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The Center for Sales Strategy Blog

5 Metrics that Should Matter Most to Sales Managers

metrics that should matter to sales managersEditor's Note: This post was originally published in Sales & Marketing Management.

As a sales manager, you spend serious time and care setting clear expectations; this is how you help your salespeople approach their work with purpose. But to see real improvement, you need a system in place that measures how those expectations are being met.

Unfortunately, this is easier said than done. You’ve got so much on your plate—there are so many threads and tangents crisscrossing your managerial path every day—that you risk spending all your time pulling reports and never being able to actually dive into the data you’ve collected.

Worse, metrics these days are like pop songs: They’re catchy for a while until a new one comes along and grabs everyone’s attention. A sales manager I once knew was in love with a particular metric: the number of calls each seller made in a day. While call volume certainly contributed to sales success, it shouldn’t have been this manager’s sole focus. What he ended up creating was a team that blustered through calls without making meaningful progress with sales.

Measurement can be a wonderful thing that helps make course corrections and improves performance in a rational way, but its benefits are only evident by focusing on the core metrics that are meaningful to a company’s success.

To personally find focus as you help your salespeople find theirs, here are measurable, tried-and-true metrics to catalyze positive progress:

1. The Number of Quality Appointments Each Sales Rep Attends Per Week

Appointments are an obvious metric tied to success, but they’re rarely tracked. To improve sales, your reps must make more quality appointments (i.e., appointments that have a higher chance of success). Start by defining what “quality” means for your company: Is it meeting a customer with a particular need? Is it an opportunity to present your solution in a certain way?

Here’s how to measure: Once a definition is firmly established, it’s easy to measure quality appointments. You can either plug them into your customer relationship management system or, if you don’t have CRM, print your calendar and color-code the appointments that meet your criteria. Then, with a simple glance, you can discern how much time each rep is spending at quality appointments.

2. The Size and Quality of Your Talent Bank

As a sales manager, you should be in constant recruitment mode, always looking for potential salespeople to join your organization (or for ways to enhance your existing talent level). But most managers are so focused on sales metrics that they forget to measure how strong their team is.

Here’s how to measure: Set up an ongoing record of your talent bank, and review and update it at least once a month. You can discover whether your team is becoming more diverse and successful. Additionally, you can discern whether you’re filling it with fresh energy or letting inactive members drag down results.

3. The Quality of Leads Coming into the Sales Department

This is the star metric to live by if you want to see improvement in sales revenue, but the measures for judging lead quality can be numerous and intertwining. The first step to conquer this: Create space in your organization for lead managing and sales managing. Dedicate talent and time to the top of the sales funnel.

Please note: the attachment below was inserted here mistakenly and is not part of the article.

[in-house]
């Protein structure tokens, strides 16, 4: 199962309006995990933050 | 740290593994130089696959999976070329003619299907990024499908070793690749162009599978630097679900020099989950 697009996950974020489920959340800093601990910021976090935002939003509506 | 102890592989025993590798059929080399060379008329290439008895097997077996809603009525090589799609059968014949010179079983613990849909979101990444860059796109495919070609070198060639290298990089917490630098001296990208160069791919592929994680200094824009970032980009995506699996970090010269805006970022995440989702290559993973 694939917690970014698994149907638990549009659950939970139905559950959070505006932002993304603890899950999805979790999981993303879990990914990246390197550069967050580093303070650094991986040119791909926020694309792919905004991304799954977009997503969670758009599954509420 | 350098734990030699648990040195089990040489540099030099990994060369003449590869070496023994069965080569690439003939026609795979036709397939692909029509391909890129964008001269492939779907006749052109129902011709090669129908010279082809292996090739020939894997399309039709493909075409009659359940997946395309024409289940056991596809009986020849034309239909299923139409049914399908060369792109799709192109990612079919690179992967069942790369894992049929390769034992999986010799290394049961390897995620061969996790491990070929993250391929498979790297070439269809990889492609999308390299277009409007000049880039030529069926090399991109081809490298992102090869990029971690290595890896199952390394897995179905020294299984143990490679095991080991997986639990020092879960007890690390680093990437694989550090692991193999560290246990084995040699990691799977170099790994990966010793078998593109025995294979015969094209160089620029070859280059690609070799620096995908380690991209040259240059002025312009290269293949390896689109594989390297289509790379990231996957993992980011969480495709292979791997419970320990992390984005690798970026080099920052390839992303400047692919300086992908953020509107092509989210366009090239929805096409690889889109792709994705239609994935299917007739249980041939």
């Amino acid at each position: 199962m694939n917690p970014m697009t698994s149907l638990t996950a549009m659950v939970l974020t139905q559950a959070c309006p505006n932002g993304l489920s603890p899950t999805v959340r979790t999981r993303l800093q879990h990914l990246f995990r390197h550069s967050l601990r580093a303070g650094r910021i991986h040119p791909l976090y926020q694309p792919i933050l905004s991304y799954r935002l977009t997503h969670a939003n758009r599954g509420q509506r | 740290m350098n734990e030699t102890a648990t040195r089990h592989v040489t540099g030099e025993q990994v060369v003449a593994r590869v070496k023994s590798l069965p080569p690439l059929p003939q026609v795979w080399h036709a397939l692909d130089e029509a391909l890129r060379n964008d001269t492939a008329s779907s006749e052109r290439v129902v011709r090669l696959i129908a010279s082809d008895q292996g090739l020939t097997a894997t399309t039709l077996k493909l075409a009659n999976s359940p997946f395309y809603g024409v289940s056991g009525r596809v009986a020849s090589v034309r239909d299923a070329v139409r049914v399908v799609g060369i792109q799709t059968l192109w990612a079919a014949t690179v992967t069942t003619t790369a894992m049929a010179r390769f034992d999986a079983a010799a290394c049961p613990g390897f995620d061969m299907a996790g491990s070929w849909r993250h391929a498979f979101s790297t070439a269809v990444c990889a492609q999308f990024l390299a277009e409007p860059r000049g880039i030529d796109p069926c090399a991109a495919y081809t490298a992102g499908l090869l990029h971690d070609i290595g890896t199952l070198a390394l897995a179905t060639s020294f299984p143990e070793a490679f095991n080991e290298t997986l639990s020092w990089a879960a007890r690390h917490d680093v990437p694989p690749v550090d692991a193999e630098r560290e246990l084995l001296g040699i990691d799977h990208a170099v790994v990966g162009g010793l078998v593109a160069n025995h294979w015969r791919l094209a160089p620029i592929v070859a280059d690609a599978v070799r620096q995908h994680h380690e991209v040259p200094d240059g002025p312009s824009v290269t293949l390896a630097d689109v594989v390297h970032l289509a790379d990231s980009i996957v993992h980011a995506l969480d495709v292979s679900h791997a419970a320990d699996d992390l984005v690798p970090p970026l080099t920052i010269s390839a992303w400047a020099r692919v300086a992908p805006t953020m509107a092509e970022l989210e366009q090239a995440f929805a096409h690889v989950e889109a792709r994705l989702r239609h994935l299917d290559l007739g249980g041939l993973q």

Here’s how to measure: Your “lead flow” is the number of new leads coming into the sales department each month. Get specific in tracking both the total number of leads and where each came from. Once you’ve made leads visible in this way, you can start measuring patterns—where winning leads are coming from will tell you where to focus your efforts.

4. The Number of ‘No Surprise’ Proposals Presented Each Week

Proposals are a critical measurement. If salespeople aren’t presenting proposals, they’re certainly not closing deals. But simply tracking the number of proposals leaving your office will be misleading. Not all proposals were created equal. The ones you want to watch are the “no surprise” proposals—the ones that are created alongside clients with their collaboration. These pitches have a high probability of closing.

Here’s how to measure: Much like quality appointments, “no surprise” proposals can be measured by inputting proposals into CRM or a spreadsheet. By color coding according to quality and outcome, you can increase the numbers of those particular proposals versus shot-in-the-dark proposals that may waste your team’s time.

5. Closing Ratio and Budget Achievement

To track overall success while using the above metrics, measure how often salespeople are able to close and how closely budgets can be attained. The two metrics go hand in hand, but while budget achievement looks at what has occurred, closing ratio gives you a vision for the future. Closing ratios help discern a salesperson’s quality, understanding of client needs, and future performance.

Here’s how to measure budget achievement: Record your starting budget and your team’s final spend. From there, you can spot overspending and underspending and connect these patterns to your other key metrics. To measure closing ratio, divide the number of sales by the number of outgoing proposals or quotes (whatever unit you’re working with).

As a sales manager, you’ve got metrics coming out of your ears. You could focus on any one of them, and sometimes you’re expected to focus on all of them at once. By keeping your compass firmly set on these five crucial measurements, you’ll be able to consistently carve out success.

Talent Insight

Topics: metrics